Of course, that doesn’t mean you can’t feel badly for Ryan.
“I will remember it and use it as motivation,” Ryan said.
NHL Short Takes
Can he handle the big ice?
USA Hockey official Jim Johansson texted the U.S. men’s hockey Olympians that they made the team. He got through to each, except Ryan Kesler, who changed his number.
“I had one text exchange with a Canadian guy that had a sense of humor to him; basically a 67-year-old guy who can’t skate but [was] willing to serve his country by suiting up for the USA,” Johansson told Yahoo! Sports.
Really big fans
U.S. players didn’t know yet during Wednesday’s TV telecast which players did or didn’t make the team. St. Louis captain David Backes was rooting for teammate T.J. Oshie.
“I saw [Brooks] Orpik and I was trying to figure out the alphabet, see if ‘O-s’ was before or after ‘O-r,’ ” Backes said. “Then I saw No. 74 and I almost jumped out of my chair.”
The Wild’s Ryan Suter thought it was weird when fellow Wisconsin native Phil Kessel was skipped with the K’s.
But because Kessel played in the Winter Classic, they saved him for last with fellow Maple Leaf James van Riemsdyk and Detroit’s Jimmy Howard.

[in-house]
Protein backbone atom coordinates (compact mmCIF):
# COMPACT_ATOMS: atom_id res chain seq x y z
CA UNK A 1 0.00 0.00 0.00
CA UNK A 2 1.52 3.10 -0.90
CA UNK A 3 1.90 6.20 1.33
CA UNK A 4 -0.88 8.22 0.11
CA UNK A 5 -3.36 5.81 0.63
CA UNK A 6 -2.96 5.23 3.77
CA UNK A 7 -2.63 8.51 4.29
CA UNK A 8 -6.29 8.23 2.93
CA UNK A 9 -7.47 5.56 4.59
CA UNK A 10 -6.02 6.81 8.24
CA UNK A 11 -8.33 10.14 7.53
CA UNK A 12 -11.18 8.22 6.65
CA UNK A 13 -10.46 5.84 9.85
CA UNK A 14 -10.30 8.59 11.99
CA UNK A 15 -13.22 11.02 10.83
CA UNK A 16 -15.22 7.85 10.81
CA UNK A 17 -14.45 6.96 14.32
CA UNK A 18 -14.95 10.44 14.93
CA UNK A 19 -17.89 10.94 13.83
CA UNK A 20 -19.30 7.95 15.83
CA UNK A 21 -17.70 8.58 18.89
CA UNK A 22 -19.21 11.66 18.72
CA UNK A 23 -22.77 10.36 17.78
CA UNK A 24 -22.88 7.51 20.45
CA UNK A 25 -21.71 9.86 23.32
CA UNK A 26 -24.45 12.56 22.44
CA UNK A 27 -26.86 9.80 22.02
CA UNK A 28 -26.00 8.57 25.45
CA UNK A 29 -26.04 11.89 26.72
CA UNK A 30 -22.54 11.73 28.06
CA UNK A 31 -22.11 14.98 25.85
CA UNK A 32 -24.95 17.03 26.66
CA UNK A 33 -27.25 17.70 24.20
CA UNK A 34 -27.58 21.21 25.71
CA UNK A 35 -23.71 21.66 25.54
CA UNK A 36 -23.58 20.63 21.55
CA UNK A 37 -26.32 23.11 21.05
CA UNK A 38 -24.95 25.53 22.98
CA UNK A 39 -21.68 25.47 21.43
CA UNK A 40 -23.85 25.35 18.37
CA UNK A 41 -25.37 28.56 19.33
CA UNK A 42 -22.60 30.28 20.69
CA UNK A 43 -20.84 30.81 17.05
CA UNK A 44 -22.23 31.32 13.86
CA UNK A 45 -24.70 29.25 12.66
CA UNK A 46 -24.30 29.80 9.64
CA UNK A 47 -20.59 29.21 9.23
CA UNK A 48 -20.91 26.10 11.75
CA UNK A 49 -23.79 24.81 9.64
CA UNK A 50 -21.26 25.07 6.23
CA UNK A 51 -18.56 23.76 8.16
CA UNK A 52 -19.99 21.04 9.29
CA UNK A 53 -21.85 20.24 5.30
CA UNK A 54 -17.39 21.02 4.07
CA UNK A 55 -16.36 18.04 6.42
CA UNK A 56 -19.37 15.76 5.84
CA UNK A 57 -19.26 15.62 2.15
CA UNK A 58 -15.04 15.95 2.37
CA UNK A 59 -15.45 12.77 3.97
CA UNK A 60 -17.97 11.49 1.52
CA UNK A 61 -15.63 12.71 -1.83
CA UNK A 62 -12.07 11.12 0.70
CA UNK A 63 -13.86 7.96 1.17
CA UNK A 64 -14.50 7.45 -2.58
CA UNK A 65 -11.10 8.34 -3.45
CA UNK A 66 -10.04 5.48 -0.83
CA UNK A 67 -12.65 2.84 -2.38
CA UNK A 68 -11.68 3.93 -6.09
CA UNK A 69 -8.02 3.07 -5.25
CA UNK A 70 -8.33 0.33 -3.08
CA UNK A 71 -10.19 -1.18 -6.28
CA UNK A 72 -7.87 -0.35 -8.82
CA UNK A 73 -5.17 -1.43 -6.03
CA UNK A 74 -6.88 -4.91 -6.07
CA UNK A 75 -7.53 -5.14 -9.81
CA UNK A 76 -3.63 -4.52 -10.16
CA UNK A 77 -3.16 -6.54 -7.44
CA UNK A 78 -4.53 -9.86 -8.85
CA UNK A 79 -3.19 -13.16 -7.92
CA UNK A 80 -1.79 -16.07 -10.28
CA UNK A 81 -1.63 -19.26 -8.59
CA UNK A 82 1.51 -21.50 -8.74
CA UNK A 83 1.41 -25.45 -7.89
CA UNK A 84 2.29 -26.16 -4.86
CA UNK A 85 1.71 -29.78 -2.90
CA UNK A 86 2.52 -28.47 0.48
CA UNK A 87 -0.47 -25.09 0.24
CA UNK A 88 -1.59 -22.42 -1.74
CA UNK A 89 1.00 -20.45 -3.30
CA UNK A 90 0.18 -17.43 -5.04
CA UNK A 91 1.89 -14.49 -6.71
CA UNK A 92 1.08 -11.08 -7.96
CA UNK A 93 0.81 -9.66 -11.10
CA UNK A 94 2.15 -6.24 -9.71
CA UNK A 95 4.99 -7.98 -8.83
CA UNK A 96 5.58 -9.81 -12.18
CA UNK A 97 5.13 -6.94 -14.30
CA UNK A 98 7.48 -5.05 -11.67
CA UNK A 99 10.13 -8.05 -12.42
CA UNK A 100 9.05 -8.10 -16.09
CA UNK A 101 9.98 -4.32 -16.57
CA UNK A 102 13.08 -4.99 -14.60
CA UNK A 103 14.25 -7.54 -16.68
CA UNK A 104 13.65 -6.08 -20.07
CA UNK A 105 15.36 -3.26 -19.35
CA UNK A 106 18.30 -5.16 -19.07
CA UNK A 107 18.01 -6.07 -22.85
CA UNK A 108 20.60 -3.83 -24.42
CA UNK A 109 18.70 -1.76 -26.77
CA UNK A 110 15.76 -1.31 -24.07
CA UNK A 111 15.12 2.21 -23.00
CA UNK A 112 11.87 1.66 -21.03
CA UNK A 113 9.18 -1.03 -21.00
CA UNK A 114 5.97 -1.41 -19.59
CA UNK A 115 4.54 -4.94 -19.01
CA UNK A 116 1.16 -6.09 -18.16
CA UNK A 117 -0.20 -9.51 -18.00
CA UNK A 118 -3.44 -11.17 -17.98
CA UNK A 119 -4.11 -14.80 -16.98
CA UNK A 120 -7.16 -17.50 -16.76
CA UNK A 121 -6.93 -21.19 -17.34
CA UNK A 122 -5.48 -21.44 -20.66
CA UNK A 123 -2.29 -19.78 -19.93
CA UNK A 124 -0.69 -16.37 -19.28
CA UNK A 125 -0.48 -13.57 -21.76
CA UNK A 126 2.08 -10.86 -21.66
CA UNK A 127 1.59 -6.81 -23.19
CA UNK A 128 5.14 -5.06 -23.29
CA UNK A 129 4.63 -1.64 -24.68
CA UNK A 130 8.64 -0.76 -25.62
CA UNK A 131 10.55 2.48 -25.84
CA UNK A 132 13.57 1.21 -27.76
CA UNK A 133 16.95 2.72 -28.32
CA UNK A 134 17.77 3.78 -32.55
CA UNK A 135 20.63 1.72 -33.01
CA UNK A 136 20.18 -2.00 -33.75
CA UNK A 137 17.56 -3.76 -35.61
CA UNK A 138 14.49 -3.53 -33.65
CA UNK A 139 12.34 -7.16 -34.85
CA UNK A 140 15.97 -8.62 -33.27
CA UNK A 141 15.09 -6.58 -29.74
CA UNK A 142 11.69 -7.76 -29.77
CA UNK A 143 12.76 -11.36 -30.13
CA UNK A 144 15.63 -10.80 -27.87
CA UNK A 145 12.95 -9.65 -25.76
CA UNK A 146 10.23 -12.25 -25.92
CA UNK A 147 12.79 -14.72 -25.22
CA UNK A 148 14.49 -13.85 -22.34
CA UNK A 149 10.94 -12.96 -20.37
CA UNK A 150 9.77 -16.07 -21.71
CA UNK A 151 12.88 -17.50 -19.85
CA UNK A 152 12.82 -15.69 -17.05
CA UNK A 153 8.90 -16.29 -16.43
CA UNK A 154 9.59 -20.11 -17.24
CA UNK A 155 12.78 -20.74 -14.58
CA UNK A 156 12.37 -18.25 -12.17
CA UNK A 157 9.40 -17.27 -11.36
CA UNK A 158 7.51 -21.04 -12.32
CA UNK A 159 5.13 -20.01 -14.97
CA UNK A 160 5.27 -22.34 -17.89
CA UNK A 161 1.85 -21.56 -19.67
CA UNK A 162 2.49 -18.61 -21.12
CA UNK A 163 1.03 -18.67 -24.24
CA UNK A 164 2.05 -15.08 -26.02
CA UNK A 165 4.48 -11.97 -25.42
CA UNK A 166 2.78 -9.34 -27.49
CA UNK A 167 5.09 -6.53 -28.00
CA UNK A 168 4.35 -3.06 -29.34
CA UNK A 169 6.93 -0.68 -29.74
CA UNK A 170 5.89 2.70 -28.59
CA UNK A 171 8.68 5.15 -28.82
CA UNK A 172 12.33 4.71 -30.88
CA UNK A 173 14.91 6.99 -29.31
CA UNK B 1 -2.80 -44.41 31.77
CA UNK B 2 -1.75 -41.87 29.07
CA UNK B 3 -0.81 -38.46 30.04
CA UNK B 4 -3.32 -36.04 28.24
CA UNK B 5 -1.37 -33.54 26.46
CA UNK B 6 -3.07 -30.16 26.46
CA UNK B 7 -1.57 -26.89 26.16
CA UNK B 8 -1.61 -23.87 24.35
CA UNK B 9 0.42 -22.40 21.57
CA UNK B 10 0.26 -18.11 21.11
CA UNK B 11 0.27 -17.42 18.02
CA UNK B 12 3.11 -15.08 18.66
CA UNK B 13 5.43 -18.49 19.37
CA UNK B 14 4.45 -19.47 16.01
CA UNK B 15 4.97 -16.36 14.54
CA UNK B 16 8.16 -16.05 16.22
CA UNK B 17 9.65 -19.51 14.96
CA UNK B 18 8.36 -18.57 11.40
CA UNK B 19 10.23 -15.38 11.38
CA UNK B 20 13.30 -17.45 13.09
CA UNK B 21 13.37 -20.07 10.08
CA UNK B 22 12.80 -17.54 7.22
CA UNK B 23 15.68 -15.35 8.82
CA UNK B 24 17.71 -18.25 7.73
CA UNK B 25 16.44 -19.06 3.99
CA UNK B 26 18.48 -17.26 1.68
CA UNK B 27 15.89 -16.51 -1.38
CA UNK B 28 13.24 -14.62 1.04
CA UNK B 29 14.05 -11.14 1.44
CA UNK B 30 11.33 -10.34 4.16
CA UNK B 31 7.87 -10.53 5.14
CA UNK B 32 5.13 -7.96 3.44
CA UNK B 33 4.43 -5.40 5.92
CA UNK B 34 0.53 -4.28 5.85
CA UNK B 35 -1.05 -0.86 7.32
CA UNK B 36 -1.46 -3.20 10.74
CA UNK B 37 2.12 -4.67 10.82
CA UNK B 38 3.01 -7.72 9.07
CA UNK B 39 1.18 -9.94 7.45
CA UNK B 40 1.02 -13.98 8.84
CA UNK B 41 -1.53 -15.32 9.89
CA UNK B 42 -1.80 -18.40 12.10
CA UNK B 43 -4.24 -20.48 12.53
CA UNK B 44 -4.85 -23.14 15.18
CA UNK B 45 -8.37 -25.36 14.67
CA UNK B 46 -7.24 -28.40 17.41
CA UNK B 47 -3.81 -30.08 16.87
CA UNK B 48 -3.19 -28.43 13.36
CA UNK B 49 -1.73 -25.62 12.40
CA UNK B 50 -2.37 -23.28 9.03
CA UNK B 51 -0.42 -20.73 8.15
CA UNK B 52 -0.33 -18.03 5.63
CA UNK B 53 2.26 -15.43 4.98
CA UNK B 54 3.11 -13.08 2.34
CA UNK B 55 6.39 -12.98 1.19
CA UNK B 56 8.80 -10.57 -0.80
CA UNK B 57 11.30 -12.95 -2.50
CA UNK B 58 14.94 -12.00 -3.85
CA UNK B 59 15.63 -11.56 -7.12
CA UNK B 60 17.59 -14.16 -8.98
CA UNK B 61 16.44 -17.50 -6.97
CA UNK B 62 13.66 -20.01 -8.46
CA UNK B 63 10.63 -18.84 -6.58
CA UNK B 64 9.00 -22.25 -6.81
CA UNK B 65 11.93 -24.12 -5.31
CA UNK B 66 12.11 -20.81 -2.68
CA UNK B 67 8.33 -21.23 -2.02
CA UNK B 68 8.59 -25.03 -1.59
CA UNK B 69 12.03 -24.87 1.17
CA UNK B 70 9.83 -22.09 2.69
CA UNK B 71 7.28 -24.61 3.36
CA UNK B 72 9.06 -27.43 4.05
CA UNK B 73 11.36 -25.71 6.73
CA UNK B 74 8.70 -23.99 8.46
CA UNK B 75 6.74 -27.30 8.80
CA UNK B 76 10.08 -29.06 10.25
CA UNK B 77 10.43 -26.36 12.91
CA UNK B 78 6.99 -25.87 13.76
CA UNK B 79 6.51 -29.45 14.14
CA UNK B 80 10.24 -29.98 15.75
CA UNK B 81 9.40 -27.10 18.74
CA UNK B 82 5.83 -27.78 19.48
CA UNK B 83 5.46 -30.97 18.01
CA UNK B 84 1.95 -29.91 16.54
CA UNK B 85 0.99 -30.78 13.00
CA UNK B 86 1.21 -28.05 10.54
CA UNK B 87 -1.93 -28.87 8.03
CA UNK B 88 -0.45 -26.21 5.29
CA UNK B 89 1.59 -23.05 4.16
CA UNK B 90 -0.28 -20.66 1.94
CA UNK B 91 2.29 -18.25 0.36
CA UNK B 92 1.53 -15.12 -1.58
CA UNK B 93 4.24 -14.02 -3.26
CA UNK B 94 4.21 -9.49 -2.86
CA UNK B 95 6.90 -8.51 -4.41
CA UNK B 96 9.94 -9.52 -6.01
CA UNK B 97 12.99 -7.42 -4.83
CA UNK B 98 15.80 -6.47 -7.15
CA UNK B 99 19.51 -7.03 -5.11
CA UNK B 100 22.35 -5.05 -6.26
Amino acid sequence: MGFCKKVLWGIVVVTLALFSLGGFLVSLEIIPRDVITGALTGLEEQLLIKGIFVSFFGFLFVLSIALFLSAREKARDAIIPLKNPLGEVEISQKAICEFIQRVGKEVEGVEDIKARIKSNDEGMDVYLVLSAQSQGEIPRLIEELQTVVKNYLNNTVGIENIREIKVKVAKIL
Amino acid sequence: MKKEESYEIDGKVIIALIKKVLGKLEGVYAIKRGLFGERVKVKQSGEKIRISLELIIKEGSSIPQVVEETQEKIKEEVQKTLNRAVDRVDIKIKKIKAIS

“It’s just funny how we are all little kids and excited,” Suter said.
Coach will stay away
Blues coach Ken Hitchcock, an assistant with Team Canada, said he won’t talk to his three players on the U.S. team during the Olympics. “That’ll be a nice little two-week break,” joked Blues defenseman Kevin Shattenkirk.
Wild’s Week Ahead
Tuesday: at Los Angeles, 9:30 p.m. (FSN)
Thursday: at Phoenix, 8 p.m. (FSN)
Saturday: vs. Colorado, 7 p.m. (FSN)
Player to watch:
Anze Kopitar, Los Angeles
The Kings’ leading scorer is one of the best two-way centermen in the NHL. He’ll compete in his first Olympics because his native Slovenia qualified.
“When things go bad, you have to hit the bottom before you start growing. We’re as close to the bottom as you can get.”
Wild defenseman Ryan Suter after the Wild’s sixth consecutive loss on New Year’s Eve against St. Louis.